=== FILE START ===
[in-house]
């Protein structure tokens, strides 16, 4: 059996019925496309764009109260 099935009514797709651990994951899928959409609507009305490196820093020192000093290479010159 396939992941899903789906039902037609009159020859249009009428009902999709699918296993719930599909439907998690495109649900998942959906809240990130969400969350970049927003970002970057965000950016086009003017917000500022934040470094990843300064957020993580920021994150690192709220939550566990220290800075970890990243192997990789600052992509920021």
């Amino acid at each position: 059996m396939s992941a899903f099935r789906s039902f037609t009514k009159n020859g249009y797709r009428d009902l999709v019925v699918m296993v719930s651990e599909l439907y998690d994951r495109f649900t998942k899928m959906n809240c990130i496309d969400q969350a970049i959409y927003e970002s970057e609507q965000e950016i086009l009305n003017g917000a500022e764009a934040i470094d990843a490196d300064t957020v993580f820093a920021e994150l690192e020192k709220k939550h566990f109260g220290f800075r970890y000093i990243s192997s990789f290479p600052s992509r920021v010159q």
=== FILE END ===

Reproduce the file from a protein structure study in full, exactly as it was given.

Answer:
[in-house]
């Protein structure tokens, strides 16, 4: 059996019925496309764009109260 099935009514797709651990994951899928959409609507009305490196820093020192000093290479010159 396939992941899903789906039902037609009159020859249009009428009902999709699918296993719930599909439907998690495109649900998942959906809240990130969400969350970049927003970002970057965000950016086009003017917000500022934040470094990843300064957020993580920021994150690192709220939550566990220290800075970890990243192997990789600052992509920021």
């Amino acid at each position: 059996m396939s992941a899903f099935r789906s039902f037609t009514k009159n020859g249009y797709r009428d009902l999709v019925v699918m296993v719930s651990e599909l439907y998690d994951r495109f649900t998942k899928m959906n809240c990130i496309d969400q969350a970049i959409y927003e970002s970057e609507q965000e950016i086009l009305n003017g917000a500022e764009a934040i470094d990843a490196d300064t957020v993580f820093a920021e994150l690192e020192k709220k939550h566990f109260g220290f800075r970890y000093i990243s192997s990789f290479p600052s992509r920021v010159q």